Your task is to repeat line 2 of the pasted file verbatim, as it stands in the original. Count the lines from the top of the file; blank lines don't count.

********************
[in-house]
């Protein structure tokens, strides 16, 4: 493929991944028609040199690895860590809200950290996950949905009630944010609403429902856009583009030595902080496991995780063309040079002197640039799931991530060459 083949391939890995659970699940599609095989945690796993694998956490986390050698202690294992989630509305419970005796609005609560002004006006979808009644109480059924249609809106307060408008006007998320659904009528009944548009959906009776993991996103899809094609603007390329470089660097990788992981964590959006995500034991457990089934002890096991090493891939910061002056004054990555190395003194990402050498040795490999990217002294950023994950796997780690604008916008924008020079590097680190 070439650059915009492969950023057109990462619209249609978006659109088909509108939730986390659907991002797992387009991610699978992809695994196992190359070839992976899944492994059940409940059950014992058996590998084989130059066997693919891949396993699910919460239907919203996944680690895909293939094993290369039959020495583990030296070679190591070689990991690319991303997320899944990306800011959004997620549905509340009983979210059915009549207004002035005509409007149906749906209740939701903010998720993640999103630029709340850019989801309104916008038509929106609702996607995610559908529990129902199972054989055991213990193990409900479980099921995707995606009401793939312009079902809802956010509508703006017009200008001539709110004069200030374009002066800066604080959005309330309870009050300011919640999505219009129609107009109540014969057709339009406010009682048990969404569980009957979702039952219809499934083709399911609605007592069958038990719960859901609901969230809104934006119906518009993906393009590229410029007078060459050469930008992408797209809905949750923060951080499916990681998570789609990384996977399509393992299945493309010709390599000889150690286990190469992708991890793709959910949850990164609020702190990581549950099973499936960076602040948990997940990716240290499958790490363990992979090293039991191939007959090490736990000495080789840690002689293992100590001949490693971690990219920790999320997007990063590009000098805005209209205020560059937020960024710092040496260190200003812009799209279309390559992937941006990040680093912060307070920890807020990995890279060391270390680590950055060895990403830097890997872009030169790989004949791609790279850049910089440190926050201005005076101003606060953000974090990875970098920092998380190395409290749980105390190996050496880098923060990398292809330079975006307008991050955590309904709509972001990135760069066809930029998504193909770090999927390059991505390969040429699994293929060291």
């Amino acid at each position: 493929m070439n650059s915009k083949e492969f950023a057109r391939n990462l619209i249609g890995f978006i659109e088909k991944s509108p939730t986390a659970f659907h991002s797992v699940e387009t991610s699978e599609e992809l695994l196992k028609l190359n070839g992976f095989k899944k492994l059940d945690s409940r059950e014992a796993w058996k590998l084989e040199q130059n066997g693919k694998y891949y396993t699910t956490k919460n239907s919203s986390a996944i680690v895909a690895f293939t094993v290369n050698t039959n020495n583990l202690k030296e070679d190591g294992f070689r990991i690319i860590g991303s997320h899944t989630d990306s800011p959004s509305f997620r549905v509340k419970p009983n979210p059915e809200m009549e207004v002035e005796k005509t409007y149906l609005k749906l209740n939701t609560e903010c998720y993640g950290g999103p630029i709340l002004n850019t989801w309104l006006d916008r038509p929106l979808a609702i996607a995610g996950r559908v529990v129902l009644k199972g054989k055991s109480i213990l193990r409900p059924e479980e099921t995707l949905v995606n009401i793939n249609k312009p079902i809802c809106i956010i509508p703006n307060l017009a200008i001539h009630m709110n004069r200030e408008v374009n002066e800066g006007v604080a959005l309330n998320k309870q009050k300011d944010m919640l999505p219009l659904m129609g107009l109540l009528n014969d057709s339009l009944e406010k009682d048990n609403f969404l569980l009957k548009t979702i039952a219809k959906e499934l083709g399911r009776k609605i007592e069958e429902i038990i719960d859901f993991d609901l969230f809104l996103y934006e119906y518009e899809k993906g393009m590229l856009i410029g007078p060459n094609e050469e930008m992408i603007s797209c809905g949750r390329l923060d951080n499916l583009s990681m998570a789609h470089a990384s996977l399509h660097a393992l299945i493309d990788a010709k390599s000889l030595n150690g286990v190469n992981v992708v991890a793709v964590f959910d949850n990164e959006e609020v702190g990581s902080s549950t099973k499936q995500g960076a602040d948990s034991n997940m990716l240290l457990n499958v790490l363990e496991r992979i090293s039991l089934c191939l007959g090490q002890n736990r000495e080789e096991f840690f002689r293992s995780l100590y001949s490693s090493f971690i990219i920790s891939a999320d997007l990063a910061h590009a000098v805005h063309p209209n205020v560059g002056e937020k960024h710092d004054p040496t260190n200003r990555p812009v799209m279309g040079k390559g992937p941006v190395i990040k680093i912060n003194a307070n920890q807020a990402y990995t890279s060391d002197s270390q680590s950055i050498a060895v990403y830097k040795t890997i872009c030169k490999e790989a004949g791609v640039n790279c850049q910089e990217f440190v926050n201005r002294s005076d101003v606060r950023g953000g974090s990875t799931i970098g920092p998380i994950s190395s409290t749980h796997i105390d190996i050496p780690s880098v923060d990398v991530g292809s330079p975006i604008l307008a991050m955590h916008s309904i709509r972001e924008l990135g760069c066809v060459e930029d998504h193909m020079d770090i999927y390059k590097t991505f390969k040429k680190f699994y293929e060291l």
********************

């Protein structure tokens, strides 16, 4: 493929991944028609040199690895860590809200950290996950949905009630944010609403429902856009583009030595902080496991995780063309040079002197640039799931991530060459 083949391939890995659970699940599609095989945690796993694998956490986390050698202690294992989630509305419970005796609005609560002004006006979808009644109480059924249609809106307060408008006007998320659904009528009944548009959906009776993991996103899809094609603007390329470089660097990788992981964590959006995500034991457990089934002890096991090493891939910061002056004054990555190395003194990402050498040795490999990217002294950023994950796997780690604008916008924008020079590097680190 070439650059915009492969950023057109990462619209249609978006659109088909509108939730986390659907991002797992387009991610699978992809695994196992190359070839992976899944492994059940409940059950014992058996590998084989130059066997693919891949396993699910919460239907919203996944680690895909293939094993290369039959020495583990030296070679190591070689990991690319991303997320899944990306800011959004997620549905509340009983979210059915009549207004002035005509409007149906749906209740939701903010998720993640999103630029709340850019989801309104916008038509929106609702996607995610559908529990129902199972054989055991213990193990409900479980099921995707995606009401793939312009079902809802956010509508703006017009200008001539709110004069200030374009002066800066604080959005309330309870009050300011919640999505219009129609107009109540014969057709339009406010009682048990969404569980009957979702039952219809499934083709399911609605007592069958038990719960859901609901969230809104934006119906518009993906393009590229410029007078060459050469930008992408797209809905949750923060951080499916990681998570789609990384996977399509393992299945493309010709390599000889150690286990190469992708991890793709959910949850990164609020702190990581549950099973499936960076602040948990997940990716240290499958790490363990992979090293039991191939007959090490736990000495080789840690002689293992100590001949490693971690990219920790999320997007990063590009000098805005209209205020560059937020960024710092040496260190200003812009799209279309390559992937941006990040680093912060307070920890807020990995890279060391270390680590950055060895990403830097890997872009030169790989004949791609790279850049910089440190926050201005005076101003606060953000974090990875970098920092998380190395409290749980105390190996050496880098923060990398292809330079975006307008991050955590309904709509972001990135760069066809930029998504193909770090999927390059991505390969040429699994293929060291």